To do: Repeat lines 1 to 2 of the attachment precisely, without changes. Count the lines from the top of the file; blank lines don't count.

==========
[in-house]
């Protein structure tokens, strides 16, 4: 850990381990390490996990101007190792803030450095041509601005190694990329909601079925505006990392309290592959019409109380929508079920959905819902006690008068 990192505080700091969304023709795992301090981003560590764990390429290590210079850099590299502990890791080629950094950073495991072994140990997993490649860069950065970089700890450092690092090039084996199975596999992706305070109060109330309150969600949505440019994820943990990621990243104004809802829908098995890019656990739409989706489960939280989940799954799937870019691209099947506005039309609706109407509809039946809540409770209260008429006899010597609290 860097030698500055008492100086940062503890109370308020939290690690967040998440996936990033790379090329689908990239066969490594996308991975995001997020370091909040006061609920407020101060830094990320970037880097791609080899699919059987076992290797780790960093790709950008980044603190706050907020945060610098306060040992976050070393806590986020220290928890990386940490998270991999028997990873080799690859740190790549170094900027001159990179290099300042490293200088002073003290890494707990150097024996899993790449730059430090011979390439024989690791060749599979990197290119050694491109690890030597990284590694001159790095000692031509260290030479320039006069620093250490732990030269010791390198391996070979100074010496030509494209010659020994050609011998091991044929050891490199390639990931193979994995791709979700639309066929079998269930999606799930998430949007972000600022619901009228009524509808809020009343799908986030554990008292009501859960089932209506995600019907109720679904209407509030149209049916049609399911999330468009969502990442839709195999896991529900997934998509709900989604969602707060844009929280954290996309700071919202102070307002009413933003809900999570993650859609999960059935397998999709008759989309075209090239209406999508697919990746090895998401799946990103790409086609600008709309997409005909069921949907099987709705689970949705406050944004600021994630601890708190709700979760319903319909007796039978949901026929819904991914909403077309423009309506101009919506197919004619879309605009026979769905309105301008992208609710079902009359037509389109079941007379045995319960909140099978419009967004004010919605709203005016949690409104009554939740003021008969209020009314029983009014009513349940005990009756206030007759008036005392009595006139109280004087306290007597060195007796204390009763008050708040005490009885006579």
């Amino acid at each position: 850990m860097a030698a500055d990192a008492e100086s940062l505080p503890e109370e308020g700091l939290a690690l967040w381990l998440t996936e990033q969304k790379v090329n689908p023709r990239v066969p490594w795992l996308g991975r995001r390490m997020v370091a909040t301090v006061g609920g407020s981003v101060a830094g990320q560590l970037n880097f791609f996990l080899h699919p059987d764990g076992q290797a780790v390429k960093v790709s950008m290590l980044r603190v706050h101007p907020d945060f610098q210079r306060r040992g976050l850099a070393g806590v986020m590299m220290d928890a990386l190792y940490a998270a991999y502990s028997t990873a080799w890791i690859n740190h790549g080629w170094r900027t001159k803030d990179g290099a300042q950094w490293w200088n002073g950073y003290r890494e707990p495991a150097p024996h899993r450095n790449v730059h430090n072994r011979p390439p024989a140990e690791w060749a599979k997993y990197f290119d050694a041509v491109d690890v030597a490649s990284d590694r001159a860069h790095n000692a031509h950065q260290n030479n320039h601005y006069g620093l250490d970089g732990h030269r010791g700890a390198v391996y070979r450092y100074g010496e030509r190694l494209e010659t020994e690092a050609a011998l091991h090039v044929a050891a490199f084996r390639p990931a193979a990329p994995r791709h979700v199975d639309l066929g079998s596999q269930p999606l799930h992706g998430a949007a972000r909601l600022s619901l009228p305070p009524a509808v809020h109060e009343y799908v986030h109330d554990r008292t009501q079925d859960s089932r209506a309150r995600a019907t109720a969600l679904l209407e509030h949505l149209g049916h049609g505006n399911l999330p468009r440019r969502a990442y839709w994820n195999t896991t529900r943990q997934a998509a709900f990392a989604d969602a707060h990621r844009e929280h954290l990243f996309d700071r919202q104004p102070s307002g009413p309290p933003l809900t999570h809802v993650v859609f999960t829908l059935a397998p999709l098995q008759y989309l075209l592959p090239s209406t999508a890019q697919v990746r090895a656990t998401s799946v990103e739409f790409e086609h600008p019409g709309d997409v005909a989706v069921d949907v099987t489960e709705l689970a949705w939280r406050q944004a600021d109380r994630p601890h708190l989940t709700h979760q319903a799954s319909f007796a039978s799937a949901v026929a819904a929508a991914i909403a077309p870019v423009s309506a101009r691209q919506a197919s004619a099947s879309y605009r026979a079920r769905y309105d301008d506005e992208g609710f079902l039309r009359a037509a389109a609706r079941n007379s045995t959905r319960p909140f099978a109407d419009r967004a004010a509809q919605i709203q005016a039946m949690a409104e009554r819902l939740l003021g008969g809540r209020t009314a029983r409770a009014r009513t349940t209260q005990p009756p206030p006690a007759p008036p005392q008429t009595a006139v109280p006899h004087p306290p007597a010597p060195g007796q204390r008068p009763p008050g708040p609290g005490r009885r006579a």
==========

[in-house]
């Protein structure tokens, strides 16, 4: 850990381990390490996990101007190792803030450095041509601005190694990329909601079925505006990392309290592959019409109380929508079920959905819902006690008068 990192505080700091969304023709795992301090981003560590764990390429290590210079850099590299502990890791080629950094950073495991072994140990997993490649860069950065970089700890450092690092090039084996199975596999992706305070109060109330309150969600949505440019994820943990990621990243104004809802829908098995890019656990739409989706489960939280989940799954799937870019691209099947506005039309609706109407509809039946809540409770209260008429006899010597609290 860097030698500055008492100086940062503890109370308020939290690690967040998440996936990033790379090329689908990239066969490594996308991975995001997020370091909040006061609920407020101060830094990320970037880097791609080899699919059987076992290797780790960093790709950008980044603190706050907020945060610098306060040992976050070393806590986020220290928890990386940490998270991999028997990873080799690859740190790549170094900027001159990179290099300042490293200088002073003290890494707990150097024996899993790449730059430090011979390439024989690791060749599979990197290119050694491109690890030597990284590694001159790095000692031509260290030479320039006069620093250490732990030269010791390198391996070979100074010496030509494209010659020994050609011998091991044929050891490199390639990931193979994995791709979700639309066929079998269930999606799930998430949007972000600022619901009228009524509808809020009343799908986030554990008292009501859960089932209506995600019907109720679904209407509030149209049916049609399911999330468009969502990442839709195999896991529900997934998509709900989604969602707060844009929280954290996309700071919202102070307002009413933003809900999570993650859609999960059935397998999709008759989309075209090239209406999508697919990746090895998401799946990103790409086609600008709309997409005909069921949907099987709705689970949705406050944004600021994630601890708190709700979760319903319909007796039978949901026929819904991914909403077309423009309506101009919506197919004619879309605009026979769905309105301008992208609710079902009359037509389109079941007379045995319960909140099978419009967004004010919605709203005016949690409104009554939740003021008969209020009314029983009014009513349940005990009756206030007759008036005392009595006139109280004087306290007597060195007796204390009763008050708040005490009885006579």